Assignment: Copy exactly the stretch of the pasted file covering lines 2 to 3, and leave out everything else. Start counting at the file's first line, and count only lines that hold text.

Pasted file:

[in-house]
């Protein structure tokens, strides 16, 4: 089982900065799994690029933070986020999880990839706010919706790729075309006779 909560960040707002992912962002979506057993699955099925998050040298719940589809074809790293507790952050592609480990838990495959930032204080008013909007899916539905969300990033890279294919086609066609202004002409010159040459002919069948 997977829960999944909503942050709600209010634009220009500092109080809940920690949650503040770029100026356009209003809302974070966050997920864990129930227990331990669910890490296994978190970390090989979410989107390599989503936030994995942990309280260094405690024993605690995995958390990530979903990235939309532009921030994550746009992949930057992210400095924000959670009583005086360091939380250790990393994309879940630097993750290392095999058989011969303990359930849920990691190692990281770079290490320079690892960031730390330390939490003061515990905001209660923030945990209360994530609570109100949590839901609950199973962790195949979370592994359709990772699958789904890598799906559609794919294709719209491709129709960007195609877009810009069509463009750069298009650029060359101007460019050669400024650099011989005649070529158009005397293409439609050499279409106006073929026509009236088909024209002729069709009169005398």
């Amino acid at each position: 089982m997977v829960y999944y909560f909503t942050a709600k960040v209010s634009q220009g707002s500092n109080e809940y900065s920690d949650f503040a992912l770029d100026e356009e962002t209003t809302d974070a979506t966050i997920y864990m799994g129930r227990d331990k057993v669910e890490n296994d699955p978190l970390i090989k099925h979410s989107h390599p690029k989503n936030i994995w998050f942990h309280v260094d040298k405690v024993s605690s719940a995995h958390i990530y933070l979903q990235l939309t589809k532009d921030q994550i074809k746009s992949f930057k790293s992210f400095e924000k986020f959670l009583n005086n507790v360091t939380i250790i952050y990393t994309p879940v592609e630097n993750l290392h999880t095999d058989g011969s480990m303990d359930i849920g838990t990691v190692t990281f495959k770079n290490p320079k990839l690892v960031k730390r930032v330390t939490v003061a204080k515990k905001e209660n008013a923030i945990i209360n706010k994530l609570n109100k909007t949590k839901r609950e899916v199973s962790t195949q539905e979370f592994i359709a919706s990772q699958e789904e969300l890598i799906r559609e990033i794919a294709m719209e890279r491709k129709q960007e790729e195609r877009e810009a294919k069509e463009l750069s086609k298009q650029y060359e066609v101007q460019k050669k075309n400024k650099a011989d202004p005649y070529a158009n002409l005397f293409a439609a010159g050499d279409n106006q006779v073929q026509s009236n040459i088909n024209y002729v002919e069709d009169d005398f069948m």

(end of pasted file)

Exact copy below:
């Protein structure tokens, strides 16, 4: 089982900065799994690029933070986020999880990839706010919706790729075309006779 909560960040707002992912962002979506057993699955099925998050040298719940589809074809790293507790952050592609480990838990495959930032204080008013909007899916539905969300990033890279294919086609066609202004002409010159040459002919069948 997977829960999944909503942050709600209010634009220009500092109080809940920690949650503040770029100026356009209003809302974070966050997920864990129930227990331990669910890490296994978190970390090989979410989107390599989503936030994995942990309280260094405690024993605690995995958390990530979903990235939309532009921030994550746009992949930057992210400095924000959670009583005086360091939380250790990393994309879940630097993750290392095999058989011969303990359930849920990691190692990281770079290490320079690892960031730390330390939490003061515990905001209660923030945990209360994530609570109100949590839901609950199973962790195949979370592994359709990772699958789904890598799906559609794919294709719209491709129709960007195609877009810009069509463009750069298009650029060359101007460019050669400024650099011989005649070529158009005397293409439609050499279409106006073929026509009236088909024209002729069709009169005398």
């Amino acid at each position: 089982m997977v829960y999944y909560f909503t942050a709600k960040v209010s634009q220009g707002s500092n109080e809940y900065s920690d949650f503040a992912l770029d100026e356009e962002t209003t809302d974070a979506t966050i997920y864990m799994g129930r227990d331990k057993v669910e890490n296994d699955p978190l970390i090989k099925h979410s989107h390599p690029k989503n936030i994995w998050f942990h309280v260094d040298k405690v024993s605690s719940a995995h958390i990530y933070l979903q990235l939309t589809k532009d921030q994550i074809k746009s992949f930057k790293s992210f400095e924000k986020f959670l009583n005086n507790v360091t939380i250790i952050y990393t994309p879940v592609e630097n993750l290392h999880t095999d058989g011969s480990m303990d359930i849920g838990t990691v190692t990281f495959k770079n290490p320079k990839l690892v960031k730390r930032v330390t939490v003061a204080k515990k905001e209660n008013a923030i945990i209360n706010k994530l609570n109100k909007t949590k839901r609950e899916v199973s962790t195949q539905e979370f592994i359709a919706s990772q699958e789904e969300l890598i799906r559609e990033i794919a294709m719209e890279r491709k129709q960007e790729e195609r877009e810009a294919k069509e463009l750069s086609k298009q650029y060359e066609v101007q460019k050669k075309n400024k650099a011989d202004p005649y070529a158009n002409l005397f293409a439609a010159g050499d279409n106006q006779v073929q026509s009236n040459i088909n024209y002729v002919e069709d009169d005398f069948m």